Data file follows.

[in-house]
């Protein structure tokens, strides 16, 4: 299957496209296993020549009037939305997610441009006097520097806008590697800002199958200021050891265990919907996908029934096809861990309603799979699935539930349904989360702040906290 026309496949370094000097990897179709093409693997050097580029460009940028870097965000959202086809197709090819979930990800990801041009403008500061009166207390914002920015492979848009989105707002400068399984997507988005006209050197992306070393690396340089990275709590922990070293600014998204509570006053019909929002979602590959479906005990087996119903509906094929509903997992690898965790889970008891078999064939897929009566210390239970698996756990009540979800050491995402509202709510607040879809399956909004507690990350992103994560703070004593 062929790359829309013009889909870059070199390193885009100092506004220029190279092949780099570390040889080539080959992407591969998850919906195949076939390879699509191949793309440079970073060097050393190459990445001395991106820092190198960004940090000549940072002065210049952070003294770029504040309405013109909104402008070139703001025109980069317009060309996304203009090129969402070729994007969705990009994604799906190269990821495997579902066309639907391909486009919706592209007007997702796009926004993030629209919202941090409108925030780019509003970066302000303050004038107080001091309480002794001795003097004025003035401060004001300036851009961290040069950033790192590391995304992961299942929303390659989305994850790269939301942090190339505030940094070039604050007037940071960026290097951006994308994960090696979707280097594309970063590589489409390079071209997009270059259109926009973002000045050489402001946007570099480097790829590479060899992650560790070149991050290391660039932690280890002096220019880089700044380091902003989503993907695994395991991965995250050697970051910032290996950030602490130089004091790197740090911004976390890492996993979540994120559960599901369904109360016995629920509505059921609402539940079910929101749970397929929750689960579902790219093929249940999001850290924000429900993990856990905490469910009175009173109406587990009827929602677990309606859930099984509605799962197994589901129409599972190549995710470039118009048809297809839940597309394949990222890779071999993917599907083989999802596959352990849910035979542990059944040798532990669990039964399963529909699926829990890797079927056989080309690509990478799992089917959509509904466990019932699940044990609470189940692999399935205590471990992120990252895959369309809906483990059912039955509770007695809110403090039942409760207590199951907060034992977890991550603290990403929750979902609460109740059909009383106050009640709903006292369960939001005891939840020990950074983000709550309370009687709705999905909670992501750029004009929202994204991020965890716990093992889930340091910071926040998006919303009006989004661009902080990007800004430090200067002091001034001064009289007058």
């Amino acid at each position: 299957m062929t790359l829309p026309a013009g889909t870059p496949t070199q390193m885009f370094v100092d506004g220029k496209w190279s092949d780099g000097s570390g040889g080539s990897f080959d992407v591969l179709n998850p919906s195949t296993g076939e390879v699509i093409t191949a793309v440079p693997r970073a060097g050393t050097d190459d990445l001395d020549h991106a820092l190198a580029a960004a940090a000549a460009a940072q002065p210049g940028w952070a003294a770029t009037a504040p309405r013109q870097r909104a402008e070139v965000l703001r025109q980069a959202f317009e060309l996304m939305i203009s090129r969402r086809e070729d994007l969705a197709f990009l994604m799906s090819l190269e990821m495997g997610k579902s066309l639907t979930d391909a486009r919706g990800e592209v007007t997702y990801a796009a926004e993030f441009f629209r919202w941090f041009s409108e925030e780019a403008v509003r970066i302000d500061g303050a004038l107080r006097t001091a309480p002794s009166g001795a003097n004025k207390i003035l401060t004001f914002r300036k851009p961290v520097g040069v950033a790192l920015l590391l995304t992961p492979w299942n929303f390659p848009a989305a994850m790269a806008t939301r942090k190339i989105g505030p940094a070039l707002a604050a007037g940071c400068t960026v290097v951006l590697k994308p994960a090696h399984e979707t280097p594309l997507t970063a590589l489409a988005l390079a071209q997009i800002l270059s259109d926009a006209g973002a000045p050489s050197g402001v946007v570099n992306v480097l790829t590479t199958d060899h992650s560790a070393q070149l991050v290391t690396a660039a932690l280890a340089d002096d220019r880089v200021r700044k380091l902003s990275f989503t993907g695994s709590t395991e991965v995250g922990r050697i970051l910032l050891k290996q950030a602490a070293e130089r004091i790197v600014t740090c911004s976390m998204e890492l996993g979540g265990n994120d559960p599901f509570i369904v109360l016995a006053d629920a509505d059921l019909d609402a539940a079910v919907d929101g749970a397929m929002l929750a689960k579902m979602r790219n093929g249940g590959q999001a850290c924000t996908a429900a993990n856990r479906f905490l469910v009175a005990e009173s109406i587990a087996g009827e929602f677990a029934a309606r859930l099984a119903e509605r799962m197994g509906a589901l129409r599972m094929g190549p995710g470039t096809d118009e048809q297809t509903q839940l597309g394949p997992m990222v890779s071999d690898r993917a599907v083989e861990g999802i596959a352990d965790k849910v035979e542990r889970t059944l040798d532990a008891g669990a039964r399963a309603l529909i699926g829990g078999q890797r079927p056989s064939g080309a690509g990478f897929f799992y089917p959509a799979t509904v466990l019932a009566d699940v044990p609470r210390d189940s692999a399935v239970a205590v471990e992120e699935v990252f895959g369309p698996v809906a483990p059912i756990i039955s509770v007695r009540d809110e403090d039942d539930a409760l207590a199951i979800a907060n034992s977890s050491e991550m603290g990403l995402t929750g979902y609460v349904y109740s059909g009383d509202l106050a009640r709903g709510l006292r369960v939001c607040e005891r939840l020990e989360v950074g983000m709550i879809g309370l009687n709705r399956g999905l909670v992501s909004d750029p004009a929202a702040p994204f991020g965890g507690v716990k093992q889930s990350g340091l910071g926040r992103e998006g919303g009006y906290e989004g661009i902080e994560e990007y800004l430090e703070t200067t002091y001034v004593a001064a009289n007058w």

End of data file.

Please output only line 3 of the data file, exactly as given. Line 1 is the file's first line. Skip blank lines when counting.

């Amino acid at each position: 299957m062929t790359l829309p026309a013009g889909t870059p496949t070199q390193m885009f370094v100092d506004g220029k496209w190279s092949d780099g000097s570390g040889g080539s990897f080959d992407v591969l179709n998850p919906s195949t296993g076939e390879v699509i093409t191949a793309v440079p693997r970073a060097g050393t050097d190459d990445l001395d020549h991106a820092l190198a580029a960004a940090a000549a460009a940072q002065p210049g940028w952070a003294a770029t009037a504040p309405r013109q870097r909104a402008e070139v965000l703001r025109q980069a959202f317009e060309l996304m939305i203009s090129r969402r086809e070729d994007l969705a197709f990009l994604m799906s090819l190269e990821m495997g997610k579902s066309l639907t979930d391909a486009r919706g990800e592209v007007t997702y990801a796009a926004e993030f441009f629209r919202w941090f041009s409108e925030e780019a403008v509003r970066i302000d500061g303050a004038l107080r006097t001091a309480p002794s009166g001795a003097n004025k207390i003035l401060t004001f914002r300036k851009p961290v520097g040069v950033a790192l920015l590391l995304t992961p492979w299942n929303f390659p848009a989305a994850m790269a806008t939301r942090k190339i989105g505030p940094a070039l707002a604050a007037g940071c400068t960026v290097v951006l590697k994308p994960a090696h399984e979707t280097p594309l997507t970063a590589l489409a988005l390079a071209q997009i800002l270059s259109d926009a006209g973002a000045p050489s050197g402001v946007v570099n992306v480097l790829t590479t199958d060899h992650s560790a070393q070149l991050v290391t690396a660039a932690l280890a340089d002096d220019r880089v200021r700044k380091l902003s990275f989503t993907g695994s709590t395991e991965v995250g922990r050697i970051l910032l050891k290996q950030a602490a070293e130089r004091i790197v600014t740090c911004s976390m998204e890492l996993g979540g265990n994120d559960p599901f509570i369904v109360l016995a006053d629920a509505d059921l019909d609402a539940a079910v919907d929101g749970a397929m929002l929750a689960k579902m979602r790219n093929g249940g590959q999001a850290c924000t996908a429900a993990n856990r479906f905490l469910v009175a005990e009173s109406i587990a087996g009827e929602f677990a029934a309606r859930l099984a119903e509605r799962m197994g509906a589901l129409r599972m094929g190549p995710g470039t096809d118009e048809q297809t509903q839940l597309g394949p997992m990222v890779s071999d690898r993917a599907v083989e861990g999802i596959a352990d965790k849910v035979e542990r889970t059944l040798d532990a008891g669990a039964r399963a309603l529909i699926g829990g078999q890797r079927p056989s064939g080309a690509g990478f897929f799992y089917p959509a799979t509904v466990l019932a009566d699940v044990p609470r210390d189940s692999a399935v239970a205590v471990e992120e699935v990252f895959g369309p698996v809906a483990p059912i756990i039955s509770v007695r009540d809110e403090d039942d539930a409760l207590a199951i979800a907060n034992s977890s050491e991550m603290g990403l995402t929750g979902y609460v349904y109740s059909g009383d509202l106050a009640r709903g709510l006292r369960v939001c607040e005891r939840l020990e989360v950074g983000m709550i879809g309370l009687n709705r399956g999905l909670v992501s909004d750029p004009a929202a702040p994204f991020g965890g507690v716990k093992q889930s990350g340091l910071g926040r992103e998006g919303g009006y906290e989004g661009i902080e994560e990007y800004l430090e703070t200067t002091y001034v004593a001064a009289n007058w």